A couple who live near the home where a Detroit synagogue leader was killed over the weekend have revealed a disturbing incident that happened around the time of the murder.
Samantha Woll, 40, was found stabbed to death in her Lafayette neighborhood home in the early hours of Saturday morning. Police officials said he was believed to have been attacked inside the home and walked down the street before collapsing on the sidewalk.
Authorities have not yet named a suspect in the investigation, but Chief James White said during a press conference Monday that several “persons of interest” are being questioned. Since then, Woll's neighbors have posted reports that the two driver's side tires on their white Mercedes were slashed when they returned home Sunday after leaving town for the weekend.
A neighbor, who asked not to be identified, told Fox News that her car was parked just 200 feet from Woll's home — and she and her husband have since notified law enforcement. When asked about the incident as he delivered updates Monday, Chief White said his office will investigate the reports and whether it is connected to Wool's murder.
said a spokesman for the Detroit Police Department The independent on Tuesday that there are no updates on this.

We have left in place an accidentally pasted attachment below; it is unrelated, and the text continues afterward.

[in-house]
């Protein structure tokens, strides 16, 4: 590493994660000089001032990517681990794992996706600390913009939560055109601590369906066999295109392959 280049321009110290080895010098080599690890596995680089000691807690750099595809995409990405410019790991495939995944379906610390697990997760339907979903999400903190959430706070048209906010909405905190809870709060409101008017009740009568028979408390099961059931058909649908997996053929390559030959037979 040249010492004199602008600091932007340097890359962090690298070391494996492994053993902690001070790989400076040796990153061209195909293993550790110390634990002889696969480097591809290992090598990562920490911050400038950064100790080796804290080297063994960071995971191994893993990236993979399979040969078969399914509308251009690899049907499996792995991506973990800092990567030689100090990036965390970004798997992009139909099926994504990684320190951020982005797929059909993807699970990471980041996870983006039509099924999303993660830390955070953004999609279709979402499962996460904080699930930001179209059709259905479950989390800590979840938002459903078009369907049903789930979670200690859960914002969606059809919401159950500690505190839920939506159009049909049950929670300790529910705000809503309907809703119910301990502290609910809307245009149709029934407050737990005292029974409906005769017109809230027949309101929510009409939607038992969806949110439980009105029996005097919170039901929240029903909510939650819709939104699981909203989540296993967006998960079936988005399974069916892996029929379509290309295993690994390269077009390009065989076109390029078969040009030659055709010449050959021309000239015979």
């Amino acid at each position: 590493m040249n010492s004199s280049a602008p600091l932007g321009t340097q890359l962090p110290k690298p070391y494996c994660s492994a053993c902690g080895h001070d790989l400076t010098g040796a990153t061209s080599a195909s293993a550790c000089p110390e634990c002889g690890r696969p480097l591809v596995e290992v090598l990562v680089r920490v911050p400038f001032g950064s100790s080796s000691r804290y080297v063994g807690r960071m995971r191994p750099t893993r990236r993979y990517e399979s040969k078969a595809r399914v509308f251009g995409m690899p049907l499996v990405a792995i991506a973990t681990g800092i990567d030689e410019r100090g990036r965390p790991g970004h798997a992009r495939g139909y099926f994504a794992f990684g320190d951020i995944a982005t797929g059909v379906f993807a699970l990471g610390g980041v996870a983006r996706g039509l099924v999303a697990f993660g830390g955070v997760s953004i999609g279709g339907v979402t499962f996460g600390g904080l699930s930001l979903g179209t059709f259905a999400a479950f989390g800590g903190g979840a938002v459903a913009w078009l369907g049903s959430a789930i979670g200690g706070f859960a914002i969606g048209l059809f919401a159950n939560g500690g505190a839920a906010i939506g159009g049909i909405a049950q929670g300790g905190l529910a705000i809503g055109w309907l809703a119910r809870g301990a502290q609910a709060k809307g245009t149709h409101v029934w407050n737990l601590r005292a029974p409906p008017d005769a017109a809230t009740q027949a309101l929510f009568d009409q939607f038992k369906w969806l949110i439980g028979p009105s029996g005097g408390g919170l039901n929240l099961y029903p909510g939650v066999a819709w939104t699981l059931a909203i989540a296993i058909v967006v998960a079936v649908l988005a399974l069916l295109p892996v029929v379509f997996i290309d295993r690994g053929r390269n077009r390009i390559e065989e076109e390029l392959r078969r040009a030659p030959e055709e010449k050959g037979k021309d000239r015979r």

“It's very family friendly here …,” the woman said, noting that she and her husband have lived in the neighborhood for three decades. “There are many families and playgrounds. We have been here since 1992 and nothing like this has ever happened. Something so violent, it's scary.”
He also told Fox that although he did not know Woll, her violent death had shaken the community.
“I don't know if it's connected or not, but it's annoying. It's frustrating right now because you don't know,” the woman added.
Chief White said Woll attended a wedding just hours before her death Friday night. He left shortly after midnight.
Nearly six hours later, around 6:30 a.m., someone called 911 reporting an unresponsive person at her home. When officers arrived at the scene, they found Wool's body.
There were no signs of forced entry into Woll's home and no signs she tried to defend herself, Chief White said.
The chief said his agency is working with the FBI and Michigan State Police and has already identified persons of interest.
“We're working on what we've identified as persons of interest … but it's very early in the investigation,” he said, adding that Wool may or may not have known her killer. “We have several people of interest, we just can't call one of the people a suspect.”
A motive for Woll's killing has yet to be determined. Chief White said he is confident the crime was not motivated by anti-Semitism.